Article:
Additional work to tease out ‘why’ will be required to compel a sizable shift in this longstanding public health trend. It is more likely the holiday and what is involved pushes over the edge existing heart disease than a nascent issue.
Now, seasonality and the winter state are lowered on the differential list as instigators of the “holiday effect.” This doesn’t mean being sensible to avoid the dangers of winter lacks value: Winter is no wonderland. Common sense to prevent unnecessary stressors from preventable winter accidents and adverse outcomes is highly recommended. Certainly, there are health hazards to your climate: Top Cause of Death: Geography.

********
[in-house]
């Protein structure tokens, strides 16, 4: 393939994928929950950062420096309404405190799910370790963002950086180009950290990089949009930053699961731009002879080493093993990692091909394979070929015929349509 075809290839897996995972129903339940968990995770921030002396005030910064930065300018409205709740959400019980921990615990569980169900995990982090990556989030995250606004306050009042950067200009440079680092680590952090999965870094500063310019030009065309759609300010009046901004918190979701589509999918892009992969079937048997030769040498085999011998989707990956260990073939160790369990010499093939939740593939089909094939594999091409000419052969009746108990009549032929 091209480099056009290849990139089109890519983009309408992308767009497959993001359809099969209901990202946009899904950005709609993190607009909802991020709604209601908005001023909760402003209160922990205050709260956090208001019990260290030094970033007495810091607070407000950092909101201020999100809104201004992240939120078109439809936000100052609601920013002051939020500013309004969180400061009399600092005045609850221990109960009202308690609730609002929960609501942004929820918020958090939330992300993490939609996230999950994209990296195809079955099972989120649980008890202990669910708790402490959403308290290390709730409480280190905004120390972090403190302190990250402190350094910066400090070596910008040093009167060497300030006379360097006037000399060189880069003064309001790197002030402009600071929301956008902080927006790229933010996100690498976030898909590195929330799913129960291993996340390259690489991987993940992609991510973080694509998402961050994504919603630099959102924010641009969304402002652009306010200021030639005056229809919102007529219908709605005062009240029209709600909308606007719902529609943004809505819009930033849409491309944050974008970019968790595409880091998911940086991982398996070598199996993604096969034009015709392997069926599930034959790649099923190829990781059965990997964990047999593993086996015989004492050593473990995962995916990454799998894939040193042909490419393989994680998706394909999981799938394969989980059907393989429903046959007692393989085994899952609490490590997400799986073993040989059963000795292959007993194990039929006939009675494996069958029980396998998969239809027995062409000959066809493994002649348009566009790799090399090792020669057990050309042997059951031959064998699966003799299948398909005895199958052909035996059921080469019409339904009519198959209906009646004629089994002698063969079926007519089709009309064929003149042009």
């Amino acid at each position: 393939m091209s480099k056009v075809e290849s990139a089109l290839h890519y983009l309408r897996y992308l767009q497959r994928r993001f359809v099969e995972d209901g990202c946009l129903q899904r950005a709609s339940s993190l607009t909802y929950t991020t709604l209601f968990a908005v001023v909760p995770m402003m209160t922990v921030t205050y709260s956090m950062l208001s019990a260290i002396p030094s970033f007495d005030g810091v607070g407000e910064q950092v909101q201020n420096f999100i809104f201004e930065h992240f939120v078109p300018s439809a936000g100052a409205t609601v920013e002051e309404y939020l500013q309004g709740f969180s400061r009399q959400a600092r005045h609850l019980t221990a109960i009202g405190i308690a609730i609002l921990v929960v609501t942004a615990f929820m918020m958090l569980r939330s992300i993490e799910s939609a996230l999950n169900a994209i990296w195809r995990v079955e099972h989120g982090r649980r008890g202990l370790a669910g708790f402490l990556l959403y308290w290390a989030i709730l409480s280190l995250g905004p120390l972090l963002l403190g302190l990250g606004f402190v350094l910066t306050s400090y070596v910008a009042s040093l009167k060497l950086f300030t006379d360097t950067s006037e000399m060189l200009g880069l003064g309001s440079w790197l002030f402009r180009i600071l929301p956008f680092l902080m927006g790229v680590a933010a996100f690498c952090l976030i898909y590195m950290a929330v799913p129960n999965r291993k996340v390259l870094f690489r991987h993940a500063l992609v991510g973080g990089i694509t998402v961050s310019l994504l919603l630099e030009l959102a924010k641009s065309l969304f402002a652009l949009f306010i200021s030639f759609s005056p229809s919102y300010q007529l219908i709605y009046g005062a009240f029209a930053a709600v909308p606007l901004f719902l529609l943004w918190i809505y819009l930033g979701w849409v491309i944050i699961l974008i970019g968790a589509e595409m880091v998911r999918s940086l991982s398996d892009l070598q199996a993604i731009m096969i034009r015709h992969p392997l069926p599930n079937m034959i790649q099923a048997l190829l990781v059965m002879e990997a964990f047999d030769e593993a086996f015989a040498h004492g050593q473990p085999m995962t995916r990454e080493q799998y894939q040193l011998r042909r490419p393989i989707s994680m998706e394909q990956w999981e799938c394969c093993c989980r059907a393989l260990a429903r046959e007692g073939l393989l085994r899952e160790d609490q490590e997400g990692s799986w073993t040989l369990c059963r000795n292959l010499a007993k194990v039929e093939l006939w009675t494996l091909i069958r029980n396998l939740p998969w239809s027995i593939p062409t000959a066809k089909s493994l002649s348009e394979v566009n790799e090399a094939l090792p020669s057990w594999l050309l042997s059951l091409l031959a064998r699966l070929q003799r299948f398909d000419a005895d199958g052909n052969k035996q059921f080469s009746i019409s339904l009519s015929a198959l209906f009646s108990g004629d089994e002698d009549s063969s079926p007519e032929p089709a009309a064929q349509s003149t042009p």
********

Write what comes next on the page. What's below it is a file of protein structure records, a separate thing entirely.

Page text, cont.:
But, as I have written here, repeatedly, the impact of toxic stress is showcased again and again in the literature, in particular, with respect to cardiac events. Review Don’t go breaking my heart, Literally! to suss out its impact on global acute heart attacks and their timing. Read here to review the diffuse effects on the body: Hillary Clinton vs. Donald Trump: Who's got the stamina?
Stress with respect to this issue, for example, can be manifested by one’s approach to the challenges of modern travel, preparing for the holiday itself to visiting family where strife or conflict are key features to financial and health-related, in general. How you approach it matters: Pessimism Kills...Slowly.